In a 2019 study from Milliseconds Make Millions by Fifty-Five and shared on Google’s official blog found several interesting insights on small speed increases.
37 brands qualified for study, after qualitative checks, with speed data measured via Google Lighthouse and aggregated against each brand’s Web analytics. The study targeted four key speed metrics. The results were fed into a Logarithmic Regression model to extract meaning.
Non-exhaustive summary of findings for a 0.1s faster performing mobile sites alone (not factoring in the effect on desktop decisions):
In short, learning how to optimize website performance can disproportionately grow the bottom-line. Let’s learn how to optimize website performance from two levels:
You can’t optimize what you don’t measure. RAIL (Response Animation Idle Load) is a user-centric conceptual model used for analyzing and designing your website performance. User experiences are categorized into key actions (for instance, scroll, tap, load) so you can better create KPIs for each item. The model assumes four key phases in the web app life-cycle:
Lighthouse has gained popularity over the last few years as a performance auditing tool—its central function is to score webpages in the categories of accessibility, performance, SEO, and best practices. You can also, however, use it as a performance budgeting tool.
This is one method for creating a budget in Lighthouse. This is done as an extension from page speed insights or through DevTools. You can use npm to install the Lighthouse CLI; see a full guide here.
Budget for individual objects as a resource array. This can be assigned to a: document, image, font, media, script, stylesheet, third-party, total, or other. Multiple performance budgets are possible in single stores, such as giving the homepage and blog posts different performance budgets.
Once you’ve completed setting up your budget, you will receive a normal report with performance indicators, plus an extra column showing budget results. It will highlight over budget resource types.
Once you’ve established your budget, it should be tracked in correspondence with the bottom-line. This is your top-line starting point for optimizing your website(s).
The following five issues are the most under-addressed and high-impacting—according to a 2018 research study on how to optimize website performance by SEMrush—arranged in order of importance starting with the most important issue:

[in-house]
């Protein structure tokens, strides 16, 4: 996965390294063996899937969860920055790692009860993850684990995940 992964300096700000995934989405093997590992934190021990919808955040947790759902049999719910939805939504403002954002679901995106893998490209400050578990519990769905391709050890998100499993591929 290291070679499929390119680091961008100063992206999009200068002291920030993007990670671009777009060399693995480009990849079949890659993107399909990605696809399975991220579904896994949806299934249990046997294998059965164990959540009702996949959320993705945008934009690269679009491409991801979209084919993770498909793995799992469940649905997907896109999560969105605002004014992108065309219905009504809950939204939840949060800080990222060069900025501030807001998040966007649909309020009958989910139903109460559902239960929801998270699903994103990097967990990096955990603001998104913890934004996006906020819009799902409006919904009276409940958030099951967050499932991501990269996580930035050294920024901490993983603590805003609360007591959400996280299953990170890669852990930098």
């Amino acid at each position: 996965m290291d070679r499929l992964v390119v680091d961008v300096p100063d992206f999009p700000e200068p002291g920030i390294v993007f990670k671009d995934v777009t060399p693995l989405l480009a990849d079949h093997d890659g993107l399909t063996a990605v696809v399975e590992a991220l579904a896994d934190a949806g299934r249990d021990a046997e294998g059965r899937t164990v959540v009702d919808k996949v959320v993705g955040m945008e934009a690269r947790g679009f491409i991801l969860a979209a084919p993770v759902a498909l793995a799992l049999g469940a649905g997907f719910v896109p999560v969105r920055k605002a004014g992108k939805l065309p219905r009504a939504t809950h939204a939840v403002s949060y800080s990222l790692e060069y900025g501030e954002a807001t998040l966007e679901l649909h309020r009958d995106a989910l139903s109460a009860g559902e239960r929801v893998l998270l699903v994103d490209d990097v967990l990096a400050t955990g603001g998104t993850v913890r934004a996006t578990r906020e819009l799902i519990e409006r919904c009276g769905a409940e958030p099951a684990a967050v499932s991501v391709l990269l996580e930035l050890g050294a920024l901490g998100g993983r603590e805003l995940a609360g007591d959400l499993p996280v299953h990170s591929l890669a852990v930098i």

This is a high ROI—for your time—place to start when shoring up website performance inefficiencies. Two fixes can address these issues.
First start with heavier pages that contain more resources and take longer to load. A good aim for your total JSS and CSS transfer file size is 2MB, no more. Anything over this is considered heavy. An auditing tool like SEMrush will for instance generate an error. 2MB is enough for complicated websites with breakthrough technologies.
Videos and images take up the largest portion of your page’s diet, so start here. What are the resolution, quality, or format of your visual content, which can substantially shrink your page. Clinically evaluate the value of each visual. Would emojis work better in some cases, for instance…?♀️? These are basically shrunken images.
Another aspect of slow page loading speeds—which is the second most critical issue that underperforming websites face—and inefficient web hosting is a more common cause for sluggishness than is a large HTML page size (which can be as little as 1% of a contributing factor). Reevaluate your hosting provider and specific package; if your numbers are substandard, change your provider or consider paying for a dedicated server.
This Think Google calculator can help you to estimate how site speed improvements could affect your revenue. Other key factors that can influence your server response are: slow database queries / routing / application logic, and starvations of libraries, frameworks, resource CPU, or the memory. Here is an overview on fixing the latter from Google.
On top of that you can find application performance management tools such as Retrace which will help you with speedy troubleshooting and problem solving. Spending less time on looking for resolutions and being quick at getting back on your feet can also affect your revenue as per the following ROI calculator.
Redirect loops and chains are an old website performance issue. Fixing this can clean up delays between the moment that users click for your webpage and when it actually appears on-screen. This also reduces confusion that crawling bots face. The more redirects you have, the more that SEO score-assigning bots may cut away at your rank. Note that the older your website is and the more redirects you have accumulated, the trickier that it can be to keep your site schema tidy.
301-directs are permanent, and denote when a page has been moved or deleted, giving visitors the ERROR 404 message. 302-directs are temporary, and means you are redirecting traffic to another page for a while. This is not an especially common issue, so you could check whether you have redirect issues first using free tools like Redirect Mapper, Broken Requests, Redirect Detective, and Screaming Frog Bulk Request Redirect Checker (more thorough).
Optimising site performance as a two fold process.
Measuring your starting/ongoing points is the project management half of the equation. We’ve mentioned RAIL and Lighthouse budgeting. Google PageSpeed Insights is another great tool to begin with—it’s free, capable, and generates mobile and desktop reports for your site, with a focus on criteria that Google treats seriously.
The second half is to practically shore up inefficiencies that affect your website’s performance. I’ve gathered these into two broad tasks with many subtasks—plus a bonus—to lighten your pages and optimize server response times.
With the two together, you’ll have a rigorous optimization plan on how to optimize website performance.